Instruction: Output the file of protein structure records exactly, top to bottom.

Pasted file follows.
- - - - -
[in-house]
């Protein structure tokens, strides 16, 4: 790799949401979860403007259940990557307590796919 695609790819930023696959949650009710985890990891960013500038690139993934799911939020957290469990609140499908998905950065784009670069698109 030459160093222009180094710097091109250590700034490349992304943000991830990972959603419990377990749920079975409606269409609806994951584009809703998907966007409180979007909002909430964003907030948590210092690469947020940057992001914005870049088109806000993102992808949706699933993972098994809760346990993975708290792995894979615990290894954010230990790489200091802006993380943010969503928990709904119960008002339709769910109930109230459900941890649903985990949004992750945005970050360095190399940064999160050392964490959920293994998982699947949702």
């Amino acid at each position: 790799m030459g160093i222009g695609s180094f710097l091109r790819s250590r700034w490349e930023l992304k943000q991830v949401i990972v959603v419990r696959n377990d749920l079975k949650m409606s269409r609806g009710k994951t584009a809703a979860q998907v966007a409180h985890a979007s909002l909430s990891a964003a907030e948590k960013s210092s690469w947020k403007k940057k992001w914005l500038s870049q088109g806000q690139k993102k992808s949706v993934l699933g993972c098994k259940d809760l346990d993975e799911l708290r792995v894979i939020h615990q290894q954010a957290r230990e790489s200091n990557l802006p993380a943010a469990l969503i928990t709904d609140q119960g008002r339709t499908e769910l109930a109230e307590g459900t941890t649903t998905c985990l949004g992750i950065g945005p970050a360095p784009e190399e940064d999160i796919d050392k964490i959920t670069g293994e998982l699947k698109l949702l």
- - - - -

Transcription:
[in-house]
């Protein structure tokens, strides 16, 4: 790799949401979860403007259940990557307590796919 695609790819930023696959949650009710985890990891960013500038690139993934799911939020957290469990609140499908998905950065784009670069698109 030459160093222009180094710097091109250590700034490349992304943000991830990972959603419990377990749920079975409606269409609806994951584009809703998907966007409180979007909002909430964003907030948590210092690469947020940057992001914005870049088109806000993102992808949706699933993972098994809760346990993975708290792995894979615990290894954010230990790489200091802006993380943010969503928990709904119960008002339709769910109930109230459900941890649903985990949004992750945005970050360095190399940064999160050392964490959920293994998982699947949702």
């Amino acid at each position: 790799m030459g160093i222009g695609s180094f710097l091109r790819s250590r700034w490349e930023l992304k943000q991830v949401i990972v959603v419990r696959n377990d749920l079975k949650m409606s269409r609806g009710k994951t584009a809703a979860q998907v966007a409180h985890a979007s909002l909430s990891a964003a907030e948590k960013s210092s690469w947020k403007k940057k992001w914005l500038s870049q088109g806000q690139k993102k992808s949706v993934l699933g993972c098994k259940d809760l346990d993975e799911l708290r792995v894979i939020h615990q290894q954010a957290r230990e790489s200091n990557l802006p993380a943010a469990l969503i928990t709904d609140q119960g008002r339709t499908e769910l109930a109230e307590g459900t941890t649903t998905c985990l949004g992750i950065g945005p970050a360095p784009e190399e940064d999160i796919d050392k964490i959920t670069g293994e998982l699947k698109l949702l």